Krasnoyarsk Krai

The turbulent and beautiful Nizhnyaya Tunguska River

History of one of the most challenging hiking trails in the Krasnoyarsk Region

08.12.2022//Arctic tourism is an adventure in itself, and when travelling far away from home, it can be compared to a small feat. The incredibly beautiful nature of the Arctic Circle is harsh and demanding on the traveller, unwilling to forgive mistakes. One such destination where you can test yourself is the Nizhnyaya Tunguska River. Treacherous whirlpools, long rapids and sharp cliffs protect the beautiful in its pristine wilderness from people.

The Lower Tunguska River is a right tributary of the Yenisey. It flows through the Irkutsk Region and the Krasnoyarsk Territory, traversing Evenkia, Turukhansky district, and the Central Siberian Highland south of the Putorana plateau. In its upper reaches, located in the Upper Tunguska uplands of the Central Siberian Highland, it comes close to the Lena River. The Lower Tunguska is almost 3,000 km long, with a basin area of 473,000 sq. km and an average depth of 4-6 metres.

The Lower Tunguska is a river with a long history. It is associated with the name of the legendary pioneer of Eastern Siberia, Panteley Demidovich Pyanda.

A native of Arkhangelsk, Pyanda with his party was the first to travel up the Lower Tunguska River in 1620-1623 and reach the Lena River. He followed the Lena as far as today's Verkholensk, then proceeded on the Angara and followed it down to Yeniseysk. Pyanda and his companions had covered a total of 8,000 km by water and land.

Before reaching Eastern Siberia, Panteley Pyanda's party reached Mangazeya, the first Russian Transpolar town (now within the Yamal-Nenets Autonomous Area). It is possible that one of the former names of the Tunguska – Mangazeyskaya – has something to do with it.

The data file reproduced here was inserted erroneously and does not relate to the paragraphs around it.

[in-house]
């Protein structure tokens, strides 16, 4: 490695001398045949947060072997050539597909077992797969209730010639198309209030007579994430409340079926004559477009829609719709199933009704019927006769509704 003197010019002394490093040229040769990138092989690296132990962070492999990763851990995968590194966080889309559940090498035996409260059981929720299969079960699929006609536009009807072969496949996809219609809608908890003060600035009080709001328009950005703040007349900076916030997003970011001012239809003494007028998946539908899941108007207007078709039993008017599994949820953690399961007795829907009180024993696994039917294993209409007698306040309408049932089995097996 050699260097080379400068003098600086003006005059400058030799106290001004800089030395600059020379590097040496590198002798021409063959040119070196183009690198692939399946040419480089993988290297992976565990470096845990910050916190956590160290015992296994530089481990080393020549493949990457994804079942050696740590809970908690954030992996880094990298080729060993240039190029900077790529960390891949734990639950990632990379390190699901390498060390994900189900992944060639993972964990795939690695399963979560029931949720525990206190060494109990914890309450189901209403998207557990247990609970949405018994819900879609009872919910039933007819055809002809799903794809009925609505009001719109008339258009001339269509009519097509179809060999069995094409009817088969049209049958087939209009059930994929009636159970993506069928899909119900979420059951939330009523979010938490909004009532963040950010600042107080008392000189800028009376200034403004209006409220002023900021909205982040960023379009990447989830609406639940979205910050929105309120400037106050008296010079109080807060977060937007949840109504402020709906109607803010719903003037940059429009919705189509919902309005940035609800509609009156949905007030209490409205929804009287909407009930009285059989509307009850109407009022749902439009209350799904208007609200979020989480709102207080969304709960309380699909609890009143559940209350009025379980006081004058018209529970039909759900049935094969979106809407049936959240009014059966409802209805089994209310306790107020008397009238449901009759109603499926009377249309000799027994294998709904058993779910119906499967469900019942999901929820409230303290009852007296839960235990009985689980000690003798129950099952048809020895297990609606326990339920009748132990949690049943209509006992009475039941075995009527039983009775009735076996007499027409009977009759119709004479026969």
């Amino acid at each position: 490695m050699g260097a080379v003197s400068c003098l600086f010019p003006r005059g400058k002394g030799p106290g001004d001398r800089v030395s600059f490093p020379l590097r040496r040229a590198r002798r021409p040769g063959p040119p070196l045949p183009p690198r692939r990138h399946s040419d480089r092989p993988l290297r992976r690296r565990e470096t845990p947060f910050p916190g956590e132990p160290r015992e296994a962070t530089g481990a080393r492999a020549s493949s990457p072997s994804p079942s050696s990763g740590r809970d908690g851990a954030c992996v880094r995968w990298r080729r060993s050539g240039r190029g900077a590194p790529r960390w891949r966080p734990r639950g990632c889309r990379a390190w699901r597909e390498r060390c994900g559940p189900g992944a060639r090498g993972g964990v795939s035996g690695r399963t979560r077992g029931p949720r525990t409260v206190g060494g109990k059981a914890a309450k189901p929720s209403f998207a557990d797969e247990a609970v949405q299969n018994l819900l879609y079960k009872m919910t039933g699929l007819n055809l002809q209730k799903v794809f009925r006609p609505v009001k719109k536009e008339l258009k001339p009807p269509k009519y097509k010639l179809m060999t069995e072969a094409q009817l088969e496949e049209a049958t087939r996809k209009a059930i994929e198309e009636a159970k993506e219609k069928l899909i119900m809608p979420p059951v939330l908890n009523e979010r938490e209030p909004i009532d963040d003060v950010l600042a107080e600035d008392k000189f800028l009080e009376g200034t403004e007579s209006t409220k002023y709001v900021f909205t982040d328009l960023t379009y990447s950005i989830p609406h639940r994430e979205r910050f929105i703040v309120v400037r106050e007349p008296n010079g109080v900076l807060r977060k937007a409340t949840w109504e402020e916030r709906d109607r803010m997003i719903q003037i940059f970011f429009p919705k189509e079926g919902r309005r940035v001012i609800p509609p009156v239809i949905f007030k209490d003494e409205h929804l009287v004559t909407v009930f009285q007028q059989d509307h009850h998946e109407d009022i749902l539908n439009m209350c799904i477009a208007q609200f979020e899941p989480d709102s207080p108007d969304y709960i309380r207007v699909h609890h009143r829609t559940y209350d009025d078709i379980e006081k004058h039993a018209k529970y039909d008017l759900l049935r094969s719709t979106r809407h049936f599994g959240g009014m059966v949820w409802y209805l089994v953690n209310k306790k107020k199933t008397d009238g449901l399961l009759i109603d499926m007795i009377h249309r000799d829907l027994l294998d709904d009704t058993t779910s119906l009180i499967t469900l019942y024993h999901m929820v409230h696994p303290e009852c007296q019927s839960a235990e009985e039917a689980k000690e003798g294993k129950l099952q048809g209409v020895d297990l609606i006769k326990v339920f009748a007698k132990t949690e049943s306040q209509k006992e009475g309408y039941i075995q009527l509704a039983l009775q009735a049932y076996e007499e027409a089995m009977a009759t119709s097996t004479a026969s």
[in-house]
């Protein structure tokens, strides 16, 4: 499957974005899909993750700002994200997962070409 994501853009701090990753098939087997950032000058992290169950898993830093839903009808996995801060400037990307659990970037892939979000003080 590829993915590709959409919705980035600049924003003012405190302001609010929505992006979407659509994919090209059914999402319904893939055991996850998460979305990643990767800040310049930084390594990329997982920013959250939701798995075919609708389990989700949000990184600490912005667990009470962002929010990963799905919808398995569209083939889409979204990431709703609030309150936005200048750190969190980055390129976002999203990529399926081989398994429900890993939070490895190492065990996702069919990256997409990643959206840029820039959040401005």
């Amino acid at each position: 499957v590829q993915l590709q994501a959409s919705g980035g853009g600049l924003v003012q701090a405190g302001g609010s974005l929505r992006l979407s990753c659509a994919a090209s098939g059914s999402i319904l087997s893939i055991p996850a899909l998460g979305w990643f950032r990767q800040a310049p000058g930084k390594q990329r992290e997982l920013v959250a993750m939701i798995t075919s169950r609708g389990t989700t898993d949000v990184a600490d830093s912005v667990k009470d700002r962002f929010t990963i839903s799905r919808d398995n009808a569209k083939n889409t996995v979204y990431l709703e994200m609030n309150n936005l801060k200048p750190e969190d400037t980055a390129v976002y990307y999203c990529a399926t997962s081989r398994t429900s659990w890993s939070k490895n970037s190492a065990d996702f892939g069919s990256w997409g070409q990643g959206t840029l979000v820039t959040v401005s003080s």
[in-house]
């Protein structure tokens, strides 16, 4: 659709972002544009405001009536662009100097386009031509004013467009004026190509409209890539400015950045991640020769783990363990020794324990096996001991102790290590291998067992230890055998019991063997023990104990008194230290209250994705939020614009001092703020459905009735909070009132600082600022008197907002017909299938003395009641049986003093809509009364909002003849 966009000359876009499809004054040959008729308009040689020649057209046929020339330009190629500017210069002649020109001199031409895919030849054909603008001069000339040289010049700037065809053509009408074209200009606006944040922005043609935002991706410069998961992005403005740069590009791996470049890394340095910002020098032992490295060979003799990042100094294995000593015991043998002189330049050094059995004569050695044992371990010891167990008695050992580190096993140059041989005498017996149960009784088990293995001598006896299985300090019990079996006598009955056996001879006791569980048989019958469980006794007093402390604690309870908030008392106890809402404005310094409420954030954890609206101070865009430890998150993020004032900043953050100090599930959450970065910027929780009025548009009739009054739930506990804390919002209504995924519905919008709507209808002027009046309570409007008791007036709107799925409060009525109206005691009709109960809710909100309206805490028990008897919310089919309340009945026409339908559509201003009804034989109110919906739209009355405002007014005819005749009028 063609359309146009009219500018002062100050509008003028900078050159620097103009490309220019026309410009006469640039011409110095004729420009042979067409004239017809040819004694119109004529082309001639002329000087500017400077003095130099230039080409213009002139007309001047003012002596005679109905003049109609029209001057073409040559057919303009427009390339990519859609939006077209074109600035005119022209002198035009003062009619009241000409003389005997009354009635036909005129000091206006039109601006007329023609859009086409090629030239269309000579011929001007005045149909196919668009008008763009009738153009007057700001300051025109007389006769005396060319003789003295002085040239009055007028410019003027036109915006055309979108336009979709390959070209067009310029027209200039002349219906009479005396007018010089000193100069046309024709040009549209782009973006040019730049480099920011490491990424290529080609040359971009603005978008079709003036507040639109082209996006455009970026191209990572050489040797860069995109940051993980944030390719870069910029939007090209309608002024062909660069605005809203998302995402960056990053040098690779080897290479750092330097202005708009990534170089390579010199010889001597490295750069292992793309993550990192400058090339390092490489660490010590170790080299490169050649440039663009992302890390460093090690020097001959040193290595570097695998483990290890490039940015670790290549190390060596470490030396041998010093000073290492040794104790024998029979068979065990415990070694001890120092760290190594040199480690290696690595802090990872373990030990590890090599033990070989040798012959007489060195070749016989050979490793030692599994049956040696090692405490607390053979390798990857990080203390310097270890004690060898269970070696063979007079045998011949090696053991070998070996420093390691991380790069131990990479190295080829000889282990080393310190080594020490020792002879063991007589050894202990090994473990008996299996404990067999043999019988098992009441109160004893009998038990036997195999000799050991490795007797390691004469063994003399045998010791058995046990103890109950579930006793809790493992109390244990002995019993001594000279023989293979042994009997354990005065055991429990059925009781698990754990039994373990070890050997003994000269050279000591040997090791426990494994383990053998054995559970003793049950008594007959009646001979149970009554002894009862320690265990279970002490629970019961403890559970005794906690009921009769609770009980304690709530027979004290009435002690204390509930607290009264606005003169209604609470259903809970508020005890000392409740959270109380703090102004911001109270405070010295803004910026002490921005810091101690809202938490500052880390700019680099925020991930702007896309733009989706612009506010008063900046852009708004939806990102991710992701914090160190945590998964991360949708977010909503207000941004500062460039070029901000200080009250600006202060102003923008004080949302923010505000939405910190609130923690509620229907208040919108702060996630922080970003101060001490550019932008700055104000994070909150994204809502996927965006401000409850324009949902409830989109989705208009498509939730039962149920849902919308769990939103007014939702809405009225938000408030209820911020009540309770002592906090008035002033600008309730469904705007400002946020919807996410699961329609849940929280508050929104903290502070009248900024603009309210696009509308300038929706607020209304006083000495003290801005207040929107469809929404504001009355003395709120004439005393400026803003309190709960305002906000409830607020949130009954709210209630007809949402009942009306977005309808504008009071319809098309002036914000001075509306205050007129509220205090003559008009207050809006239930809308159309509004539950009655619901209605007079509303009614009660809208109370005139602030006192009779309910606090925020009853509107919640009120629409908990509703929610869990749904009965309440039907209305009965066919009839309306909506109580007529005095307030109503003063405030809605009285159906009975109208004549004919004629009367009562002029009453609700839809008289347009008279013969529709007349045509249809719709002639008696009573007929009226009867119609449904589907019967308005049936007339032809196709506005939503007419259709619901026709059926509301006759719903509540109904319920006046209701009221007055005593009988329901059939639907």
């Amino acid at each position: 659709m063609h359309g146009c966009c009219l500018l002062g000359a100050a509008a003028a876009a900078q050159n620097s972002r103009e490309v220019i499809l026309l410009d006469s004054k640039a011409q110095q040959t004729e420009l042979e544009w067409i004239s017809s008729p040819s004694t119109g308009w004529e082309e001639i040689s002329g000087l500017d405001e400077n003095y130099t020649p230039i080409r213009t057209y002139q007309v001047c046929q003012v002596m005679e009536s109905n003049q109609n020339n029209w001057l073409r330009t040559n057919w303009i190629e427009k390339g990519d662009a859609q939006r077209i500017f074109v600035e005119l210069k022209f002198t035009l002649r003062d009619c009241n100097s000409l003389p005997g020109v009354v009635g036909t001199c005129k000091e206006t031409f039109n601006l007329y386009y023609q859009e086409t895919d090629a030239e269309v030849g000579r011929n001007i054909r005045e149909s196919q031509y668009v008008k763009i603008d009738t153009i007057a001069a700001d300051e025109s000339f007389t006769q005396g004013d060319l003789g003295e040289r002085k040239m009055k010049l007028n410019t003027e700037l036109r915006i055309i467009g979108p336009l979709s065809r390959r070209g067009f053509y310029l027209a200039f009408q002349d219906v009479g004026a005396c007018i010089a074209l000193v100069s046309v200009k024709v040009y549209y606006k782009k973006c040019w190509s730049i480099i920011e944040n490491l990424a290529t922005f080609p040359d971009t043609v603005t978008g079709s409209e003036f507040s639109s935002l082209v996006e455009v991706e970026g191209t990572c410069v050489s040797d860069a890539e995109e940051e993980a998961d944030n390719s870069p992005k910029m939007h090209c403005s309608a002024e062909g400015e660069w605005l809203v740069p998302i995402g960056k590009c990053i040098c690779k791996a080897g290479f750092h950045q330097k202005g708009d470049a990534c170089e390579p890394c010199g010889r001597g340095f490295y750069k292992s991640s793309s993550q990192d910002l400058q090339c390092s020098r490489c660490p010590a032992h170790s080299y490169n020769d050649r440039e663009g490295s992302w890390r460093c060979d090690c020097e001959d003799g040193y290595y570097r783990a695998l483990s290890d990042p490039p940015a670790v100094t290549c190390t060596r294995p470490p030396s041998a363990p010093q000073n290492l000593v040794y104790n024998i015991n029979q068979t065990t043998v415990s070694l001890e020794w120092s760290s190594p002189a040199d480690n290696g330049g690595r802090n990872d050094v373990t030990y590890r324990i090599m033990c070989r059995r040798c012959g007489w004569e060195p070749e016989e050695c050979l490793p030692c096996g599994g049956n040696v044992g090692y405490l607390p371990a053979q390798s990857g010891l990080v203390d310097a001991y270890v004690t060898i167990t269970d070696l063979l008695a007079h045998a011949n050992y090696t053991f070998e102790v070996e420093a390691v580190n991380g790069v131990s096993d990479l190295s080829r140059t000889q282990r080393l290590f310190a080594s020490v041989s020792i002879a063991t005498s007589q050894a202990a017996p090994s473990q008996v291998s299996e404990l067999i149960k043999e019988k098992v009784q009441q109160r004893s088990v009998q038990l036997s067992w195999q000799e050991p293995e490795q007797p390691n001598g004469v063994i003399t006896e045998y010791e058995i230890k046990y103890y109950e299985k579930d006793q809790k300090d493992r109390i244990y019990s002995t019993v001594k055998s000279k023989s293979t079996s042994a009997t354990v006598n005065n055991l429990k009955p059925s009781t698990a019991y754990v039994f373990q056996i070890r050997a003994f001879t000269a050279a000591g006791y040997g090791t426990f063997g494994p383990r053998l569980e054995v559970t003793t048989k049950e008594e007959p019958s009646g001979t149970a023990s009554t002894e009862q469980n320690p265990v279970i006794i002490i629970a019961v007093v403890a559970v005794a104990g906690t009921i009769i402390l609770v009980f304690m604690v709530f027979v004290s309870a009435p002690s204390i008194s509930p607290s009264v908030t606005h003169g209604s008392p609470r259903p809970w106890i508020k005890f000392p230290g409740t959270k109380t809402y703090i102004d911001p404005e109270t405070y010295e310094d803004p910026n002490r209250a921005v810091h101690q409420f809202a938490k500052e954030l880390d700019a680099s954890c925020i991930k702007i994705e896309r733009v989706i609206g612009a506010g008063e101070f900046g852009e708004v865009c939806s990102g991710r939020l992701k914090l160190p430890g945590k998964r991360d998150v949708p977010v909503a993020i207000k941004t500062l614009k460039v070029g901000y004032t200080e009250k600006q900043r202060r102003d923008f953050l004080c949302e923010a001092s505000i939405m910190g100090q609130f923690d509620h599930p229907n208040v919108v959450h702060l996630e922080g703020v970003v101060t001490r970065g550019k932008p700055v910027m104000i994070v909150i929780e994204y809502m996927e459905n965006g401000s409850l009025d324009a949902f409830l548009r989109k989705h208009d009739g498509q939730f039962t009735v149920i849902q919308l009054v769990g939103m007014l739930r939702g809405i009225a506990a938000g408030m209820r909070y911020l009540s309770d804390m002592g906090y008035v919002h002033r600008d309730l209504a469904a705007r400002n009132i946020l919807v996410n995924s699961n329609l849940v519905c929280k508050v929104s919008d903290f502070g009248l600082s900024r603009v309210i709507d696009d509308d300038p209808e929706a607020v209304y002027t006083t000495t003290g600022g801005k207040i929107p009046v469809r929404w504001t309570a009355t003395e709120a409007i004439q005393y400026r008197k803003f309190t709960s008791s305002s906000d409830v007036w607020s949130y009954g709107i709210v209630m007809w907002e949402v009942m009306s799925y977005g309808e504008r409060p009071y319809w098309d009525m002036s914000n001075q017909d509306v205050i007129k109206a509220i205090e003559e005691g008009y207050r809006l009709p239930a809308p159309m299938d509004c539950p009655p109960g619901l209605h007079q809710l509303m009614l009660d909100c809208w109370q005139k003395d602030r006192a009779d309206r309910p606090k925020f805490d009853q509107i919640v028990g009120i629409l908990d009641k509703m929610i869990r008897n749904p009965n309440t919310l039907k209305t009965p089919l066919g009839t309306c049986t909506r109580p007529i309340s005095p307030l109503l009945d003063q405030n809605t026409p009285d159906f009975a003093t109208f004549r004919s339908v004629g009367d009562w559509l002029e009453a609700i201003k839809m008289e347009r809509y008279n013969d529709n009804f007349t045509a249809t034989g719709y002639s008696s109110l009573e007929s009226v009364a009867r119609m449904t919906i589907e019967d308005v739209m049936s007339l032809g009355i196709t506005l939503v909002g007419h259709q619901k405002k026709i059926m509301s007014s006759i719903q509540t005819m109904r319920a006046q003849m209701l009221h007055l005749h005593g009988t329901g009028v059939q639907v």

The writer Vyacheslav Shishkov, who visited these places in 1911 as a member of an expedition, also formed ties with the Lower Tunguska. It is believed that in his novel, The Gloomy River, Shishkov wrote specifically about the Tunguska and the people who lived there. The title for the novel was borrowed by the writer from an old Siberian song.

Traveling along the Nizhnyaya Tunguska River, you can visit a number of interesting sights. These include Smert Skala, the rock, near which there are several dangerous whirlpools; Durnoy Cape, Bolshoy Porog mountain area and others. The names of many places speak for themselves—the journey through them will be difficult and memorable for a lifetime. That's exactly the reason for going to the North!

And if it really is about the Nizhnyaya Tunguska, the title is fitting. The river is extremely difficult to navigate, even with the most modern vessels, due to the large number of rapids and whirlpools. The Bolshoy Porog, 130 km from the estuary, is considered particularly dangerous. The Nizhnyaya Tunguska is only navigated by heavy-load vessels during spring flooding or in certain, particularly rainy years.

So the only way to cross the river is on relatively light and manoeuvrable rafts, and with great caution. But Podkamennaya Tunguska's toughness—both figuratively and literally—may serve the people well.

A few years ago, a project was drawn up to build the Evenki hydropower plant on it, which, if implemented, would become the largest in Russia.

The rugged nature of the river and the wild, unspoilt nature also invariably attracts thrill-seekers, hunters and fishermen. One of the most popular forms of travel on the Nizhnyaya Tunguska is rafting. The route can be travelled by kayak in an organised group or alone, although the latter option is more risky.

There are also many relatively shallow but very beautiful grottoes along its shores. Speleologists and cave enthusiasts have plenty to choose from.

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